One has just to sit through the documentary The Aristocrats, in which comedians present filthy, obscene variations of a crude joke, to realise that there is a huge gulf between thinking hideous things and actually doing them.

Common to all these examples is that they were meant to be private before the media blew them up. If our thoughts and private conversations between friends were to be made public, how many of us could stand the scrutiny?

For me the racist abuse by Australian spectators of coloured cricketers is a public utterance and therefore to be condemned.

And I think the insulting and publicly expressed loony ideas about Jews from Gibson's sober father are terrible because you know they are his core beliefs.

As for his son's true beliefs about Jews, a couple of drunken offensive remarks will not tell us.

Wednesday, August 09, 2006

Asean must take action on the rape of freedom in Burma

Nursyahbani Katjasungkana, Eva K Sundari and Teresa Kok Suh Sim have written the following guest column for The Nation.

When will rape and pillage taking place in Burma be finally confronted by the international community and the perpetrators brought to justice? It does not seem possible that justice could ever occur for those who have suffered so miserably at the hands of the military and seemingly with the blessing of the military officers and the country's leadership.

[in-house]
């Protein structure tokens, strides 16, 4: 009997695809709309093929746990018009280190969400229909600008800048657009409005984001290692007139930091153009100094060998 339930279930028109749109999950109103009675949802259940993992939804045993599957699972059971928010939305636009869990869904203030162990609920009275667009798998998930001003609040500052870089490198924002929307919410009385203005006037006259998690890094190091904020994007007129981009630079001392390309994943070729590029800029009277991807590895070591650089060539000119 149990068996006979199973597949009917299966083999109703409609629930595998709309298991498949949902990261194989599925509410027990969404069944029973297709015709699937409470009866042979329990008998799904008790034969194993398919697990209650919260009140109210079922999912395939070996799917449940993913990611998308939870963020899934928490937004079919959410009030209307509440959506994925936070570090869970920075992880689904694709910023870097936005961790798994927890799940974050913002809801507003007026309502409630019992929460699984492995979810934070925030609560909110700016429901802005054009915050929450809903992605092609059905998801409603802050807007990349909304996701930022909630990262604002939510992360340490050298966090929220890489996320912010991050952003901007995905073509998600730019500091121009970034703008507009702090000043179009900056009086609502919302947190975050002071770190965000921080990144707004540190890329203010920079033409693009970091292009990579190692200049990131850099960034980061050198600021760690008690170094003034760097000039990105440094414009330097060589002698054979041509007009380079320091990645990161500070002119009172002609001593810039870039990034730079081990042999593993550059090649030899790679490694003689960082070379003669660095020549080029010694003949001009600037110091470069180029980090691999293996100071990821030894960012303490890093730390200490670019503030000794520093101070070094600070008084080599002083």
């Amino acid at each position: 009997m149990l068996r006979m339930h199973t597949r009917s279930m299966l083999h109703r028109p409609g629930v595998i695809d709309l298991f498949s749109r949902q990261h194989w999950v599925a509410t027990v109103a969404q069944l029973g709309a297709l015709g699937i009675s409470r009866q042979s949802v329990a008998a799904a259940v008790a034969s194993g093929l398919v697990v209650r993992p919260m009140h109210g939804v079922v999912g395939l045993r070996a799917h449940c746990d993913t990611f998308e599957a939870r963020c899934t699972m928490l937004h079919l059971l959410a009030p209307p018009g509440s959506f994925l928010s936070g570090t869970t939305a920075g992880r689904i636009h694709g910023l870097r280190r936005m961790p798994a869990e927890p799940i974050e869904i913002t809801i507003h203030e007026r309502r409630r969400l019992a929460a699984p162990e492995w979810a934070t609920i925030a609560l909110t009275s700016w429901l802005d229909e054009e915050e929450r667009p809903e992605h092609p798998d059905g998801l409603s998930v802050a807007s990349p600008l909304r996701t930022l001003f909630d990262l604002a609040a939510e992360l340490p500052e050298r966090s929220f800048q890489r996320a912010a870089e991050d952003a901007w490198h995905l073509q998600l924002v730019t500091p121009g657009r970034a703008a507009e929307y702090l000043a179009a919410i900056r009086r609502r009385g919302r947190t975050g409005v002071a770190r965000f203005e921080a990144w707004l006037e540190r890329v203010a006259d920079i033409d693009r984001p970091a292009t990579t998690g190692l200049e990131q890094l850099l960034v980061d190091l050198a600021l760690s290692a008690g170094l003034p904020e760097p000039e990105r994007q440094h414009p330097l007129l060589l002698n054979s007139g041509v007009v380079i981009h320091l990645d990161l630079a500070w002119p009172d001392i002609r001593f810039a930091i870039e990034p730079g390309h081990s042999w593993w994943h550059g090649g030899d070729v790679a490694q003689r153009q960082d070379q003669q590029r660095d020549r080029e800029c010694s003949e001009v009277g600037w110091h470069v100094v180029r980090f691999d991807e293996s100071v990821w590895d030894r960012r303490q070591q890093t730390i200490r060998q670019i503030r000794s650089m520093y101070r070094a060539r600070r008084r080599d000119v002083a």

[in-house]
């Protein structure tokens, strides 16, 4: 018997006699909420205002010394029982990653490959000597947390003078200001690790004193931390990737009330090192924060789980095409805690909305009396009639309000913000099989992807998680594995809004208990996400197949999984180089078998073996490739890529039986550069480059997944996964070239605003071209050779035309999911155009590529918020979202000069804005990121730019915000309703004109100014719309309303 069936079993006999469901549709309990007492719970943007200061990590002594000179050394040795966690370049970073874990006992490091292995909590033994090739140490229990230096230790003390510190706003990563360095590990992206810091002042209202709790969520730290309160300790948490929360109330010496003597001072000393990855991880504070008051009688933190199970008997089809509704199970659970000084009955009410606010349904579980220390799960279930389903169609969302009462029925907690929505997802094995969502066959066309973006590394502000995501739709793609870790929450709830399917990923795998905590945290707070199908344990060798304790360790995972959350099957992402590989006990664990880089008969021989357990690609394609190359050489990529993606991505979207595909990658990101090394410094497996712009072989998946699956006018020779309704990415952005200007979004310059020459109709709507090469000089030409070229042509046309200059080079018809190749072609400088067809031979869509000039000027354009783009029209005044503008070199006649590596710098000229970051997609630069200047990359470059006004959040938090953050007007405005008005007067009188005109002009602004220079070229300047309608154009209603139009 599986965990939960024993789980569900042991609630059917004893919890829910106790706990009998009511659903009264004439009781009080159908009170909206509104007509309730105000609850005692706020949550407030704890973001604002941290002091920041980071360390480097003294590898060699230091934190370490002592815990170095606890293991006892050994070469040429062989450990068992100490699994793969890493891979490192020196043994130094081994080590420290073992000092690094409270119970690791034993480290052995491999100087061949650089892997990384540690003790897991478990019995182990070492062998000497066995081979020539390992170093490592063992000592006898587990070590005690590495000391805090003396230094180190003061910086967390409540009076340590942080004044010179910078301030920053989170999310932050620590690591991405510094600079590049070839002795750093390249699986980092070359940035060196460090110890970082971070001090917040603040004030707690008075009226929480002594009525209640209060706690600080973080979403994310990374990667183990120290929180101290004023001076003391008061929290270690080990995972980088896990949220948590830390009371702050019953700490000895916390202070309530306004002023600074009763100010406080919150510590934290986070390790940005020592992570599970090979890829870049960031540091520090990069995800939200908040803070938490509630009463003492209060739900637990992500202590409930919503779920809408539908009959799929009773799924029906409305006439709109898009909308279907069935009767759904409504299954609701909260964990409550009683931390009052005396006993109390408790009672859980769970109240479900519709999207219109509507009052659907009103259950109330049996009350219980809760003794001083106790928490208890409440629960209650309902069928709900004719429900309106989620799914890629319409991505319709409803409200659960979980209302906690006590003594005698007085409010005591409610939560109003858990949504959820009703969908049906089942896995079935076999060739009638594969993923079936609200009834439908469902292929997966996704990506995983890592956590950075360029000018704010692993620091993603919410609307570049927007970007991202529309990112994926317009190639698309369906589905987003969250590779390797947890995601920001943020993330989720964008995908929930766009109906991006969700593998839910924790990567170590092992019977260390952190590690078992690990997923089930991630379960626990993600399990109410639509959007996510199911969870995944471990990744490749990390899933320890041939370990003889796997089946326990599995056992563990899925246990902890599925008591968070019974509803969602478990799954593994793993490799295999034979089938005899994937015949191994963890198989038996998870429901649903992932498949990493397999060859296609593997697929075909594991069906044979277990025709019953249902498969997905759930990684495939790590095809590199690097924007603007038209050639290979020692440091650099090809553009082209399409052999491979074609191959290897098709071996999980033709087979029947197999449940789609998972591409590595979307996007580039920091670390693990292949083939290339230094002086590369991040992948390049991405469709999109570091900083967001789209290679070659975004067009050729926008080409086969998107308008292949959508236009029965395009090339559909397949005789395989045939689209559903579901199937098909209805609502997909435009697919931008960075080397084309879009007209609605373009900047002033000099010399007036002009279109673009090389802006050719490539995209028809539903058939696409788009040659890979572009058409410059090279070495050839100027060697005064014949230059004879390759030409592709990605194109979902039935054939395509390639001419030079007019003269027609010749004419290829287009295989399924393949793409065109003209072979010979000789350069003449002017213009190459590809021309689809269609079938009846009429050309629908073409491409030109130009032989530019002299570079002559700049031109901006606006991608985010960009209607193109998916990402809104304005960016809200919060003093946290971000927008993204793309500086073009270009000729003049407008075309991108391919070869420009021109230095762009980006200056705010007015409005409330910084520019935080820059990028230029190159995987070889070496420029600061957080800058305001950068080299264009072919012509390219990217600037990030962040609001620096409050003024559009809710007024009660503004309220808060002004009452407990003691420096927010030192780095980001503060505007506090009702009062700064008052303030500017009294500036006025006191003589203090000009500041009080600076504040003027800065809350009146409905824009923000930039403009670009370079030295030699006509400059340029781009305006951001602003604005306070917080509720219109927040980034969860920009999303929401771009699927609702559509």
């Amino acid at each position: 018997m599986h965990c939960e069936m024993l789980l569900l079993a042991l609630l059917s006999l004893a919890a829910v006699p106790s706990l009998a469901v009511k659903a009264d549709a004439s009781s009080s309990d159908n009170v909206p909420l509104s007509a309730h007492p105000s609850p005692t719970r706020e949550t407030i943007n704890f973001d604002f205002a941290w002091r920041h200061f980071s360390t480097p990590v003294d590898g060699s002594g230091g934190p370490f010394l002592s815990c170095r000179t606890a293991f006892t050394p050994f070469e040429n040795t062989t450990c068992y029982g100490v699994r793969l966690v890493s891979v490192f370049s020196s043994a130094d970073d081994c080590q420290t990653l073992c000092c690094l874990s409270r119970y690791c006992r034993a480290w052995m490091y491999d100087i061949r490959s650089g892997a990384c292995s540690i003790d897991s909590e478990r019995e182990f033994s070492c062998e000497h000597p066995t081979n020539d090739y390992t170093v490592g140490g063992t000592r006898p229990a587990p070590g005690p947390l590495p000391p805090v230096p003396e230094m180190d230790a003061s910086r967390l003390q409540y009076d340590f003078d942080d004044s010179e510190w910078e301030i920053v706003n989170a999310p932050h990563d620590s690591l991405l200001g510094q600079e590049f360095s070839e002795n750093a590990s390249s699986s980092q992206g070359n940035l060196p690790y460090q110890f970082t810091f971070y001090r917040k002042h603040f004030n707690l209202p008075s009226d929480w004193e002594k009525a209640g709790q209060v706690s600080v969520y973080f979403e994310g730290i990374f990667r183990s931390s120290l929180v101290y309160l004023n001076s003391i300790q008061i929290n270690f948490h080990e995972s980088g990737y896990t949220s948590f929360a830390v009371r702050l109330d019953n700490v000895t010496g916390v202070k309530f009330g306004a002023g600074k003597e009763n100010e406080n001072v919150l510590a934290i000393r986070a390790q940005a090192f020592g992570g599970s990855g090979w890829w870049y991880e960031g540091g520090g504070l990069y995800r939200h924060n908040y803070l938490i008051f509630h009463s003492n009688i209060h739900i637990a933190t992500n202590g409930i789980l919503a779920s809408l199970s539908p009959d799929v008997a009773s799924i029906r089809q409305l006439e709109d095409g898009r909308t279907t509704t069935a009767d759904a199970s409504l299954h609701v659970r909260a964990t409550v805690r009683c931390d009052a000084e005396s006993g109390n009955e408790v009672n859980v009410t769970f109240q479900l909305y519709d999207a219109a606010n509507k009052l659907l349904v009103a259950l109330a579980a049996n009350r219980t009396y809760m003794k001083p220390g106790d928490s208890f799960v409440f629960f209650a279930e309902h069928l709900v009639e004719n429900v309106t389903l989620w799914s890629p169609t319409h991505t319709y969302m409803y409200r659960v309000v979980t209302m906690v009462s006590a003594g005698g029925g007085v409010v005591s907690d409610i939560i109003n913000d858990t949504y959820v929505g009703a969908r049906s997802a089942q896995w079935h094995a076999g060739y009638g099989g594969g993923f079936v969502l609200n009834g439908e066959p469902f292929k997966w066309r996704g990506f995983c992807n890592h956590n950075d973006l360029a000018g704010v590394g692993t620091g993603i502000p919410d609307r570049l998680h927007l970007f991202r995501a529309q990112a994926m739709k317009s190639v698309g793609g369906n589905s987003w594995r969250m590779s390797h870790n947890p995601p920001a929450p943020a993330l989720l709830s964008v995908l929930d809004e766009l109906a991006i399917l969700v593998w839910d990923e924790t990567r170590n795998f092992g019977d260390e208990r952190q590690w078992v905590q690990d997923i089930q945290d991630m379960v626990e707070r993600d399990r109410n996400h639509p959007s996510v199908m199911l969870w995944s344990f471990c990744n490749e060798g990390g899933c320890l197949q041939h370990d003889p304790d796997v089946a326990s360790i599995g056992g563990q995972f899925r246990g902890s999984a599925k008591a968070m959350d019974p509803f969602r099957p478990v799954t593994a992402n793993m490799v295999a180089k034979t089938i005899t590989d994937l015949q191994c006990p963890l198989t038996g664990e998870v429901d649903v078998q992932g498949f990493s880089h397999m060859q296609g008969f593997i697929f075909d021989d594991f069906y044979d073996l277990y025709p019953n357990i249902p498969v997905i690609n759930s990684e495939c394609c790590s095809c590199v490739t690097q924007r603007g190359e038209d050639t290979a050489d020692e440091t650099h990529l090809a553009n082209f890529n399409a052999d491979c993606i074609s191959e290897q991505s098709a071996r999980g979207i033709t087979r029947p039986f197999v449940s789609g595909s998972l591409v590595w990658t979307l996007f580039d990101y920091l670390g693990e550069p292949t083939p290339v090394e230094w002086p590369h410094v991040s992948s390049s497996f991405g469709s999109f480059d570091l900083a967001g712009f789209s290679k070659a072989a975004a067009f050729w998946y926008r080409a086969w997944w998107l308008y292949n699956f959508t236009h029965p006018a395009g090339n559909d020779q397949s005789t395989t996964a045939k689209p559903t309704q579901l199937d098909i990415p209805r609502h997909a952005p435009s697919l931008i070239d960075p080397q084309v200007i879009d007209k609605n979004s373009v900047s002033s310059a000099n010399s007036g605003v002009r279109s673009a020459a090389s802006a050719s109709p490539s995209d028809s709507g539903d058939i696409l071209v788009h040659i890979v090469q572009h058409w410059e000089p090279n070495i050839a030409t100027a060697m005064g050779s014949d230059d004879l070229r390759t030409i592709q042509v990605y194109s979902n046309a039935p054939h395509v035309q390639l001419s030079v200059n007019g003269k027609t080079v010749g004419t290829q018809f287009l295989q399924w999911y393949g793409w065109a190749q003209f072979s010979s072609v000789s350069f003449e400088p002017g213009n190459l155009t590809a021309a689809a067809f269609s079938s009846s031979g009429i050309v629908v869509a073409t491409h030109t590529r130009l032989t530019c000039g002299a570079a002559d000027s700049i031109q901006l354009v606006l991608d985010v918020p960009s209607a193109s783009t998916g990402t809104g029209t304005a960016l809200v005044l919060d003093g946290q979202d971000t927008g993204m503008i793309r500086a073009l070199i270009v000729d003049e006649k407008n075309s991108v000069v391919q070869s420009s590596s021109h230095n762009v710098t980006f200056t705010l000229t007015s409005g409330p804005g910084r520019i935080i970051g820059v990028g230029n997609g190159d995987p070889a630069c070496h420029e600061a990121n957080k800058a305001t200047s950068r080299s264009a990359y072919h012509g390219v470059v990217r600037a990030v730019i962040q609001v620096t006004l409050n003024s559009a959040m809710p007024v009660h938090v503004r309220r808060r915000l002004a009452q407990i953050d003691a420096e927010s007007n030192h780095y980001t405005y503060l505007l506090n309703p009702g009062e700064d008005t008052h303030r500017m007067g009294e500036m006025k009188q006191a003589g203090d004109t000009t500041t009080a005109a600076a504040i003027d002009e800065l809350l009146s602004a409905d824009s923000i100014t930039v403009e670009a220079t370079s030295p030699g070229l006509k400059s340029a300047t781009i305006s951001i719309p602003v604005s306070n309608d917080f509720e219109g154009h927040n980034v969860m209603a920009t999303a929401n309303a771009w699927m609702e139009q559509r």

It does have a feel of a deliberate plan to demoralise and tear apart the minority groups who have as much legitimate right to live in the country as these brutes do.

Asean must take action on the rape of freedom in Burma (The Nation)
Gender-based sexual violence obstructs peace and development, particularly when it is a weapon used by military dictatorships against their own peoples. Burma is now permeated by such state-sponsored violence.

Systematic sexual violence became visible in Burma when the Shan Women's Action Network (SWAN) and the Shan Human Rights Foundation (SHRF) published "Licence to Rape", which documents 625 cases of rape committed by the military in eastern Burma between 1996 and 2001. The report noted that nobody had been prosecuted.

Burma is suffering the impact of decades of civil war. Civilians have become the main victims of a strategy aimed at undermining the guerrillas, which has resulted in forced labour, the use of human minesweepers, and massive relocations of entire villages. There are now an estimated 600,000 to one million internal refugees.

SWAN and SHRF argue that rape is used as a weapon in the Burmese military's war against ethnic minorities.

Women and girls are particularly vulnerable - owing to gender as well as ethnicity - to a horrific practice whose aim is to demonstrate the army's power and punish those who confront it. When the army enters a village, chaos erupts. Villagers are killed or ordered to pack their belongings and leave. Several of the reported rapes took place under such conditions, or when women are taken for forced labour.

Many victims have fled Burma. SWAN and SHRF learned of many cases from women who arrived in Thailand. In February 2006, we visited a refugee camp on the Thai-Burma border and learned first hand of war and abuse.